helm voltadmin


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helm voltadmin

helm voltadmin — Performs administrative functions on a VoltDB database in Kubernetes.


helm voltadmin --release={release-name} collect

helm voltadmin --release={release-name} dr drop

helm voltadmin --release={release-name} dr reset [--cluster={cluster-id}]

helm voltadmin mask {config-file} [output-file]

helm voltadmin --release={release-name} pause

helm voltadmin --release={release-name} resume

helm voltadmin --release={release-name} shutdown

global qualifiers:


The helm voltadmin command allows you to perform administrative tasks on a VoltDB database. You specify the Helm release name and the action to take. There are global arguments to disambiguate the context (such as the chart name, Kubernetes context, and namespace) which can also precede the command keyword. Individual commands may have they own unique arguments as well.


The following global arguments are available for all helm voltadmin commands and must precede the command name.

- -help

Displays a list of available commands and qualifiers. To see help for a specific command and its options, put the --help qualifier after the command name. For example:

$ helm voltadmin collect --help

Specifies the Helm chart the database is using.


Specifies the Kubernetes context where the database is running.


Specifies the Kubernetes namespace where the database is running.


Displays additional information about the specific commands being executed.


The following are the administrative functions that you can invoke using voltadmin.


Collects logs, error files, stack dumps and other information needed for debugging any problems with database operation.

dr drop

Removes the current cluster from an XDCR environment. Performing a drop breaks existing DR connections, deletes pending binary logs and stops the queuing of DR data on the current cluster. It also tells all other clusters in the XDCR relationship to drop their connection to the current cluster and remove any associated binary logs for that cluster.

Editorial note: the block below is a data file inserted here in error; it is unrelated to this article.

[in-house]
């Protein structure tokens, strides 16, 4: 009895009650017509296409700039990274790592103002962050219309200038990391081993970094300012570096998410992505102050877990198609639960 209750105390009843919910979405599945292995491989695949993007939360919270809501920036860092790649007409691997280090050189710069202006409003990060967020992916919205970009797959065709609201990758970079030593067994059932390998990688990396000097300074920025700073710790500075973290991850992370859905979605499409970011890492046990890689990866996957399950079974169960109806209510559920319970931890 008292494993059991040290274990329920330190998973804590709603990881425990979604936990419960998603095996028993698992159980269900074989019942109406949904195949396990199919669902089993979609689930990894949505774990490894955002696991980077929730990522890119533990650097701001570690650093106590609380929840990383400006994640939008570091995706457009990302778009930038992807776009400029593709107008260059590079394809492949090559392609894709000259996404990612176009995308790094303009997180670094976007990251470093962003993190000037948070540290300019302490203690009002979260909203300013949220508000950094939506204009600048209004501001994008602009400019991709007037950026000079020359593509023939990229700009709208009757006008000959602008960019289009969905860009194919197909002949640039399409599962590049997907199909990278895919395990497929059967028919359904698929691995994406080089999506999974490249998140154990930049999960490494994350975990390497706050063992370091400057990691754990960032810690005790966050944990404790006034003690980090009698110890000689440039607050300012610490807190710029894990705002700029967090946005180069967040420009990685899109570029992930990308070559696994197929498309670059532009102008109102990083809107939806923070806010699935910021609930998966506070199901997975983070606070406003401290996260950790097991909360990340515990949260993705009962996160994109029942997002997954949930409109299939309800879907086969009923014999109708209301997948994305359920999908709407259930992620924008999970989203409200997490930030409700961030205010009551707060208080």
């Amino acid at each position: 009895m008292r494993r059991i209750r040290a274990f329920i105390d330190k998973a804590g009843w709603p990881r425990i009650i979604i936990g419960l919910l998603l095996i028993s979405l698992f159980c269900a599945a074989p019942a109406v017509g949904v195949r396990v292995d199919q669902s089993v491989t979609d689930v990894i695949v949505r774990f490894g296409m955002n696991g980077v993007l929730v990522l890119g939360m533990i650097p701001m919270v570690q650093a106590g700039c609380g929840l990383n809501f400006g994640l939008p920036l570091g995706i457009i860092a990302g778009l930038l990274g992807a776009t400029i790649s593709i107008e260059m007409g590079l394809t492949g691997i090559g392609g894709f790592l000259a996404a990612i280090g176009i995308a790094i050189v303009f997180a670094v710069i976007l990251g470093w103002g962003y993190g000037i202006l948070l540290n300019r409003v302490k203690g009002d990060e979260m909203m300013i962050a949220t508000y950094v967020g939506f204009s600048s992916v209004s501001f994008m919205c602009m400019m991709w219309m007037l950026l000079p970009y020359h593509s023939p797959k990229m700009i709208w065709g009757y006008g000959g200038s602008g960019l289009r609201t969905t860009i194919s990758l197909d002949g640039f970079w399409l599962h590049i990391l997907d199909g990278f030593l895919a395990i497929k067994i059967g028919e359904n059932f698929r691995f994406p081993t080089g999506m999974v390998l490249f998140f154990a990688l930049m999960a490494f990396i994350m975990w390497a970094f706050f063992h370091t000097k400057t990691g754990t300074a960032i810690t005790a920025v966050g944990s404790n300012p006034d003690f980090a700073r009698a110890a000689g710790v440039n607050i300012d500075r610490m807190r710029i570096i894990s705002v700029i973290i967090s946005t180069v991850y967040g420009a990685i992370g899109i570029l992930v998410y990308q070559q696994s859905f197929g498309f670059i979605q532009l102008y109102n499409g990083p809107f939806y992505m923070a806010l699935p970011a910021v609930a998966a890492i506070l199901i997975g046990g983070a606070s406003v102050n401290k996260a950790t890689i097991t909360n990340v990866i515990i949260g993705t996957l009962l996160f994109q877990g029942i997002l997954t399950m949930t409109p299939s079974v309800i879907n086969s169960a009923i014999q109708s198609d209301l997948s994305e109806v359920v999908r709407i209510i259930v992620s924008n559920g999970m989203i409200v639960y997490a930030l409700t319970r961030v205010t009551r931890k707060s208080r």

The helm voltadmin dr drop command lets you effectively remove a single cluster — the cluster on which the the command is executed — from a multi-cluster XDCR environment in a single command.

dr reset

Resets the database replication (XDCR) connection(s) for the database. Performing a reset breaks existing XDCR connections, deletes pending binary logs and stops the queuing of DR data on the current cluster.

If there are two clusters in an XDCR environment, you can use helm voltadmin dr reset from one cluster to drop the connection to the other cluster. If you are using multiple XDCR clusters, the helm voltadmin dr drop command is the recommended way to remove a running cluster from the environment.

In a multi-cluster XDCR environment you can use the --cluster qualifier to drop the connection to just one cluster. Specify the ID of the remote cluster you wish to drop as an argument to the --cluster option. For example, if one cluster has stopped and you want to remove it from the XDCR environment, you can reset the connections to that cluster by issuing the helm voltadmin dr reset --cluster={id} command on all the remaining clusters.

mask {configuration-file} [output-file}]

Reads a YAML configuration file containing user and password declarations and hashes the passwords so they are not readable in plain text, but still usable for configuring the database. If you do not specify an output file, the command overwrites the input file.


Pauses the database, stopping any additional activity on the client port.


Resumes normal database operation after a pause.


Shuts down the database process on all nodes of the cluster. The shutdown command performs an orderly shutdown, pausing the database, completing all pending transactions and writing any queued export, import, or DR data to disk before shutting down the database.


The following example pauses the database cluster associated with the mydb release.

$ helm voltadmin --release=mydb pause

The next example shuts down the database.

$ helm voltadmin --release=mydb shutdown

The last example uses the mask command to encrypt the passwords in the configuration file myusers.yaml and writes out the masked entries as a new YAML file, maskedusers.yaml.

$ helm voltadmin mask myusers.yaml maskedusers.yaml